Well, maybe every powerful movement starts out that way…so here goes nothing. This little dream was born a couple months ago as I wrestled with my thoughts and wrote these words…
I sat in the waiting room at the fertility clinic for 50 minutes. Fifty whole minutes. I was getting annoyed. Maybe I'm crazy, but there's a weird vibe in fertility clinic waiting rooms. When you sit in a regular doctor's waiting room, the people around you are there for all kinds of boring reasons - sore throat, ear infection, ingrown toenail...but at the fertility clinic, we're all there for the same exact reason. We want a baby. Really, really bad.
I try so hard not to stare at the people sitting near me, but I can't help it.
There is a woman in scrubs. She is my age and has a kind face. There's no way she's infertile, I think. She looks way too normal.
There's a really tall guy sitting behind me. His wife shows up and they talk quietly together. I want to give them some privacy, but I also kind of (okay, more than kind of) want to hear what they're saying. Are they doing IVF? Is it her issue or is it male factor infertility? Maybe both? How is their relationship holding up under this stress?
Another woman walks through the door, checks in and sits nearby. She leaves her coat on. She looks tired. I wonder how long she's been at this, how many cycles she's done, what meds she's tried, whether she's miscarried.
This happens to me every time I go to the clinic. Give me more than thirty seconds in that waiting room and I get this urge to start talking to the people around me. I want to ask the woman in scrubs how her treatments are going. I want to ask her if she has PCOS, endometriosis or low ovarian reserve. I want to ask about her husband's sperm count and whether they have any friends who have been down this road. I want to ask if they've considered IVF, whether they've gotten second opinions. I want to ask about their insurance coverage and how she's doing with all of this. Like really, how are you doing?
And I want her to ask me.
I want it to be a conversation. I want us to sit next to each other and laugh about the crazy places our men have given us shots and all of those birth control pills we religiously took way back when. I want the tired girl with the coat to hear us and move to where we're sitting, join in with a story about a pregnancy test she was sure was going to be positive...and wasn't. I want to put my hand on hers and tell her I'll say a prayer for her every time she comes to mind. I want to stand up when the nurse calls my name, turn back toward them and smile as I walk away. I want to say, "Nice talking with you."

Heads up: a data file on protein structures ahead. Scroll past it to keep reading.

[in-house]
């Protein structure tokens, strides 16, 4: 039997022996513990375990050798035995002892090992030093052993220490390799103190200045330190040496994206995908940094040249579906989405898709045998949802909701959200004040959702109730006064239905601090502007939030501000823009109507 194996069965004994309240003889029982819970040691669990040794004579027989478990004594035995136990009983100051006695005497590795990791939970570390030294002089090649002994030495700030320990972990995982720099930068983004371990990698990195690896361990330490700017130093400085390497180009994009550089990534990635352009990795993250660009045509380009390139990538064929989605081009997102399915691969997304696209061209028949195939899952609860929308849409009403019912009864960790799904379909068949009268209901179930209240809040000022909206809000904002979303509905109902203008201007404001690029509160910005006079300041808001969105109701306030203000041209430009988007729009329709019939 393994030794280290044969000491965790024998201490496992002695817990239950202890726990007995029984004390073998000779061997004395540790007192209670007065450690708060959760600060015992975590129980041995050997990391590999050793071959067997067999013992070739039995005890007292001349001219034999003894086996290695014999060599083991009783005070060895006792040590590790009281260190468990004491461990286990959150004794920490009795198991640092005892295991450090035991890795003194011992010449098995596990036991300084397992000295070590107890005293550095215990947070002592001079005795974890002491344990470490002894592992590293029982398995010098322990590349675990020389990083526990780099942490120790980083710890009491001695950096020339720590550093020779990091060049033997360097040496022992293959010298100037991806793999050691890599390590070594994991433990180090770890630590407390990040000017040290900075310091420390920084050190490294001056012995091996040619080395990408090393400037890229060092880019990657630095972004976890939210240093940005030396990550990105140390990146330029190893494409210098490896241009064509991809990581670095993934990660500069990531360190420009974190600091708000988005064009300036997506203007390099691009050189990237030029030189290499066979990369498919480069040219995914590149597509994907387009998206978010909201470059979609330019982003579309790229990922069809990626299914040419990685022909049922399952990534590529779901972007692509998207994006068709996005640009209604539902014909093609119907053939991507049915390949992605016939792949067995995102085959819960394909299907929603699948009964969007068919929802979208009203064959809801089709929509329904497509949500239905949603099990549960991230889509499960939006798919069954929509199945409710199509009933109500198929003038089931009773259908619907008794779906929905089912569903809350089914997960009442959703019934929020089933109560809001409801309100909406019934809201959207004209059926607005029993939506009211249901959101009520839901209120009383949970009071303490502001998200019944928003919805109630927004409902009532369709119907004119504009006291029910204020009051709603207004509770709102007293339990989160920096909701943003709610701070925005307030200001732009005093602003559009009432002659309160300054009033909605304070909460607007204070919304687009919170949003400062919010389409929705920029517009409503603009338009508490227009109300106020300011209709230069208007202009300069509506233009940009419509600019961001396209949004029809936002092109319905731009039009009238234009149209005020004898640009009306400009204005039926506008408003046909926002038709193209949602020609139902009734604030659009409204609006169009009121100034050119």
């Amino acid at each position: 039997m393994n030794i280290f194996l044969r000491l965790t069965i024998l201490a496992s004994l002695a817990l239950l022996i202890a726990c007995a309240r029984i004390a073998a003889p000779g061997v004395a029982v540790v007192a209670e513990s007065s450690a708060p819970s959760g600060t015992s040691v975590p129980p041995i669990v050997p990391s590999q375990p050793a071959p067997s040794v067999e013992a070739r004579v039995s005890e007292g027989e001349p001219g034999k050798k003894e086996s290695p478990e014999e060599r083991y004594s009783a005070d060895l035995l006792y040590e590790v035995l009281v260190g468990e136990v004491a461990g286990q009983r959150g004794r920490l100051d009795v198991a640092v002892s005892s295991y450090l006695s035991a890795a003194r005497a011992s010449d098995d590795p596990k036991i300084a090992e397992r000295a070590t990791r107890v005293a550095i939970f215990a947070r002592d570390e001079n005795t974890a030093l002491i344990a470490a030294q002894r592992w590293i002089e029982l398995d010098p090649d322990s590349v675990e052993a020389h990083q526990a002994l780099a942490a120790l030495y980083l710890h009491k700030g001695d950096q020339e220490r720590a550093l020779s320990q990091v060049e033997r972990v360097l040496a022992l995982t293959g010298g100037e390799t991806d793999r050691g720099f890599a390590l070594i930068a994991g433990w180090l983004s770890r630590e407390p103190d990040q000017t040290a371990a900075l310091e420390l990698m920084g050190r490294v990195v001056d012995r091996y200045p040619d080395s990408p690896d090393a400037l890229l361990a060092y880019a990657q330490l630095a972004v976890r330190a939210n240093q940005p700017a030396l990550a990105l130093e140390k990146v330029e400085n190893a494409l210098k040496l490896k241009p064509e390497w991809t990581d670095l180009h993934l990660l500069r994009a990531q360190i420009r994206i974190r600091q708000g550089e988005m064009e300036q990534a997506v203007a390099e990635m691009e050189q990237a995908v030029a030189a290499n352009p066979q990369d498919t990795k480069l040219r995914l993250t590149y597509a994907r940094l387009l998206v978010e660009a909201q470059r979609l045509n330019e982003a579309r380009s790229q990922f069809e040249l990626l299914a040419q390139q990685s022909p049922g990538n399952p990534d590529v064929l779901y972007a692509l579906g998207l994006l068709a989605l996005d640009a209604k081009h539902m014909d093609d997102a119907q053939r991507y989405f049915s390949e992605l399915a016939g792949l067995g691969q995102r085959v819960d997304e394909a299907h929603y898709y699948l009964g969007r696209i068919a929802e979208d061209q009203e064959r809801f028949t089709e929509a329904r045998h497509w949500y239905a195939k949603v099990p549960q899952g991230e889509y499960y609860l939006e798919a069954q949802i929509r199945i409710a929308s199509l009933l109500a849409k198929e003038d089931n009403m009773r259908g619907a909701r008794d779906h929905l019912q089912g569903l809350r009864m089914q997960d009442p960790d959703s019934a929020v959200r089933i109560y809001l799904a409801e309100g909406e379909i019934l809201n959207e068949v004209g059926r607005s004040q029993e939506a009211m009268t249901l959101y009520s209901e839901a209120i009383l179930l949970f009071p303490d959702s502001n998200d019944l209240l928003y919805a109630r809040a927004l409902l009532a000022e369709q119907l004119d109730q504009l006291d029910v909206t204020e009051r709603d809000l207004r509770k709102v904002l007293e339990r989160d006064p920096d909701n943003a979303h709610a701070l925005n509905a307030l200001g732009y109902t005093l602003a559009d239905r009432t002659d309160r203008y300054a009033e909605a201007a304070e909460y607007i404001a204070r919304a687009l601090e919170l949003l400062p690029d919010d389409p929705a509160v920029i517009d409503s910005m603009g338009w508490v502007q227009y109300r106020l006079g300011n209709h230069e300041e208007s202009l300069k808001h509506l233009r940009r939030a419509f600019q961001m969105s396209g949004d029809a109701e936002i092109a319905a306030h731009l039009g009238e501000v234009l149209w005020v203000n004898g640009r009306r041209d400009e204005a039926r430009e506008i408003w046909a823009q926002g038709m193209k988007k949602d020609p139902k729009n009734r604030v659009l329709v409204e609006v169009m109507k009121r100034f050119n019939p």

But none of this happens. We just sit there - on our phones, in our magazines, sinking deeper into the collars of our shirts. We keep our mouths shut because we've heard of HIPAA and there's that sign ten feet from the front desk telling us to stand back to protect each other's privacy.
For some reason, all of this reminds me of the time I ran a marathon. The first thirteen miles were a breeze. Thousands of people lined the streets, cheering for us until their throats were sore. The spectators' roar mingled with my adrenaline to create the sensation that my feet were barely even hitting pavement. It was like I was floating. But then mile fourteen hit. It got really hard. The crowds lessened a bit. The day got hot. And I wanted more than anything to give up.
But there was this lady.
Her race badge said she was in the 70-75 age category and she ran with a limp, almost like she'd had a stroke. She passed me, and as she did, she spoke a word of encouragement that kept my feet moving. I passed her later on and made sure I returned the favor - just a "you go girl!" or "you're doing great!" to lift the spirits of a fellow runner. She passed me again. And again, she used a bit of that precious, fleeting energy to keep me going.